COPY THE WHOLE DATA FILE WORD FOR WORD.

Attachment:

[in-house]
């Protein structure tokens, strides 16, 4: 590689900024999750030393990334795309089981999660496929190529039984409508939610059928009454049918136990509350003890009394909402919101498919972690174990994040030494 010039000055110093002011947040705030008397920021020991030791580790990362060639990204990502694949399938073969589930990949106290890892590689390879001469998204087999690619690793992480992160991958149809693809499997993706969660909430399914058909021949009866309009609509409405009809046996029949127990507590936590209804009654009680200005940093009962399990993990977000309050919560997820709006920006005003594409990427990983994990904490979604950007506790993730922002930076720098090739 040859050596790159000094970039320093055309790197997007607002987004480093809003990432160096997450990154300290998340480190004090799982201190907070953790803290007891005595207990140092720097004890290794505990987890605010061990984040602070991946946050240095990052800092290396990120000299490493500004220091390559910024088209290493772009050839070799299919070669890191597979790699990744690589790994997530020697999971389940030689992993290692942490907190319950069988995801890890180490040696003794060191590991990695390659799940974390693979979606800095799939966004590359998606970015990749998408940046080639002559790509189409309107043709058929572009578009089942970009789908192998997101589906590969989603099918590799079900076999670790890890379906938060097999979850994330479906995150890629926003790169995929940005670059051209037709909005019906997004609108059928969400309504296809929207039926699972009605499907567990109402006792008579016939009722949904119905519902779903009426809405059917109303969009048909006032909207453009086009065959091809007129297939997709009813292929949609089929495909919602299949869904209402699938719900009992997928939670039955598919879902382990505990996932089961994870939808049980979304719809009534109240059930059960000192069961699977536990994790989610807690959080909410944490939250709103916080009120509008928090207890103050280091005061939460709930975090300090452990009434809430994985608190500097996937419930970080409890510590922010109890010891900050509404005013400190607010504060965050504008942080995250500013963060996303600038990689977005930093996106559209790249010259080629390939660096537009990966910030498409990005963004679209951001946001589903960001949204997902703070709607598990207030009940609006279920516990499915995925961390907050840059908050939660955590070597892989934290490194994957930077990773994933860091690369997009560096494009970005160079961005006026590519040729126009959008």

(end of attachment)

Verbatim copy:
[in-house]
């Protein structure tokens, strides 16, 4: 590689900024999750030393990334795309089981999660496929190529039984409508939610059928009454049918136990509350003890009394909402919101498919972690174990994040030494 010039000055110093002011947040705030008397920021020991030791580790990362060639990204990502694949399938073969589930990949106290890892590689390879001469998204087999690619690793992480992160991958149809693809499997993706969660909430399914058909021949009866309009609509409405009809046996029949127990507590936590209804009654009680200005940093009962399990993990977000309050919560997820709006920006005003594409990427990983994990904490979604950007506790993730922002930076720098090739 040859050596790159000094970039320093055309790197997007607002987004480093809003990432160096997450990154300290998340480190004090799982201190907070953790803290007891005595207990140092720097004890290794505990987890605010061990984040602070991946946050240095990052800092290396990120000299490493500004220091390559910024088209290493772009050839070799299919070669890191597979790699990744690589790994997530020697999971389940030689992993290692942490907190319950069988995801890890180490040696003794060191590991990695390659799940974390693979979606800095799939966004590359998606970015990749998408940046080639002559790509189409309107043709058929572009578009089942970009789908192998997101589906590969989603099918590799079900076999670790890890379906938060097999979850994330479906995150890629926003790169995929940005670059051209037709909005019906997004609108059928969400309504296809929207039926699972009605499907567990109402006792008579016939009722949904119905519902779903009426809405059917109303969009048909006032909207453009086009065959091809007129297939997709009813292929949609089929495909919602299949869904209402699938719900009992997928939670039955598919879902382990505990996932089961994870939808049980979304719809009534109240059930059960000192069961699977536990994790989610807690959080909410944490939250709103916080009120509008928090207890103050280091005061939460709930975090300090452990009434809430994985608190500097996937419930970080409890510590922010109890010891900050509404005013400190607010504060965050504008942080995250500013963060996303600038990689977005930093996106559209790249010259080629390939660096537009990966910030498409990005963004679209951001946001589903960001949204997902703070709607598990207030009940609006279920516990499915995925961390907050840059908050939660955590070597892989934290490194994957930077990773994933860091690369997009560096494009970005160079961005006026590519040729126009959008």